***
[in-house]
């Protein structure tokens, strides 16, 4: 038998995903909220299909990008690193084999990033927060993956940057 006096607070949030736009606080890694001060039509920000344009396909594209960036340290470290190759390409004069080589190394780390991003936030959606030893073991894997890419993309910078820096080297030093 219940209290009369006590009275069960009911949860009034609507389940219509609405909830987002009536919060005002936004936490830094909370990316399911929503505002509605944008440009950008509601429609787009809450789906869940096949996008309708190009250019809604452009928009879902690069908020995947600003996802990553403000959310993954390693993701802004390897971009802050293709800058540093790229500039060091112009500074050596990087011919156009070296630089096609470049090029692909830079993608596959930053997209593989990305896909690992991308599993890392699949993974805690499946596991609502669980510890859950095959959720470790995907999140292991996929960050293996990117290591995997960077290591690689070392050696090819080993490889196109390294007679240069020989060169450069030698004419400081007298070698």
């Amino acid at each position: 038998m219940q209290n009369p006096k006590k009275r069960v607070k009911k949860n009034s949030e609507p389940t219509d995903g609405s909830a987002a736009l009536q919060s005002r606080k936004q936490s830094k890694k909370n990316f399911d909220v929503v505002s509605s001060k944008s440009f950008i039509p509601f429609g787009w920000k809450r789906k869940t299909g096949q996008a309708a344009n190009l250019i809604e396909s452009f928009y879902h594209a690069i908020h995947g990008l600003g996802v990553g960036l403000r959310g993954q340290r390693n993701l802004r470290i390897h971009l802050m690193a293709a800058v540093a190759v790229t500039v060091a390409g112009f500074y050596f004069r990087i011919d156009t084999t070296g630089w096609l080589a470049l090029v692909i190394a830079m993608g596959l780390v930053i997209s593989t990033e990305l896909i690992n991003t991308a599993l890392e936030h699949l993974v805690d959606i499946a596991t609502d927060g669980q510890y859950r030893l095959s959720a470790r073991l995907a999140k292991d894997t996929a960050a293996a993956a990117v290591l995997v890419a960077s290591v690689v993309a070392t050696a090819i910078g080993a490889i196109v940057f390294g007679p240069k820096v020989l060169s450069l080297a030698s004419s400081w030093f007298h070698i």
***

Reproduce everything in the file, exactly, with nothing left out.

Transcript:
[in-house]
């Protein structure tokens, strides 16, 4: 038998995903909220299909990008690193084999990033927060993956940057 006096607070949030736009606080890694001060039509920000344009396909594209960036340290470290190759390409004069080589190394780390991003936030959606030893073991894997890419993309910078820096080297030093 219940209290009369006590009275069960009911949860009034609507389940219509609405909830987002009536919060005002936004936490830094909370990316399911929503505002509605944008440009950008509601429609787009809450789906869940096949996008309708190009250019809604452009928009879902690069908020995947600003996802990553403000959310993954390693993701802004390897971009802050293709800058540093790229500039060091112009500074050596990087011919156009070296630089096609470049090029692909830079993608596959930053997209593989990305896909690992991308599993890392699949993974805690499946596991609502669980510890859950095959959720470790995907999140292991996929960050293996990117290591995997960077290591690689070392050696090819080993490889196109390294007679240069020989060169450069030698004419400081007298070698």
């Amino acid at each position: 038998m219940q209290n009369p006096k006590k009275r069960v607070k009911k949860n009034s949030e609507p389940t219509d995903g609405s909830a987002a736009l009536q919060s005002r606080k936004q936490s830094k890694k909370n990316f399911d909220v929503v505002s509605s001060k944008s440009f950008i039509p509601f429609g787009w920000k809450r789906k869940t299909g096949q996008a309708a344009n190009l250019i809604e396909s452009f928009y879902h594209a690069i908020h995947g990008l600003g996802v990553g960036l403000r959310g993954q340290r390693n993701l802004r470290i390897h971009l802050m690193a293709a800058v540093a190759v790229t500039v060091a390409g112009f500074y050596f004069r990087i011919d156009t084999t070296g630089w096609l080589a470049l090029v692909i190394a830079m993608g596959l780390v930053i997209s593989t990033e990305l896909i690992n991003t991308a599993l890392e936030h699949l993974v805690d959606i499946a596991t609502d927060g669980q510890y859950r030893l095959s959720a470790r073991l995907a999140k292991d894997t996929a960050a293996a993956a990117v290591l995997v890419a960077s290591v690689v993309a070392t050696a090819i910078g080993a490889i196109v940057f390294g007679p240069k820096v020989l060169s450069l080297a030698s004419s400081w030093f007298h070698i």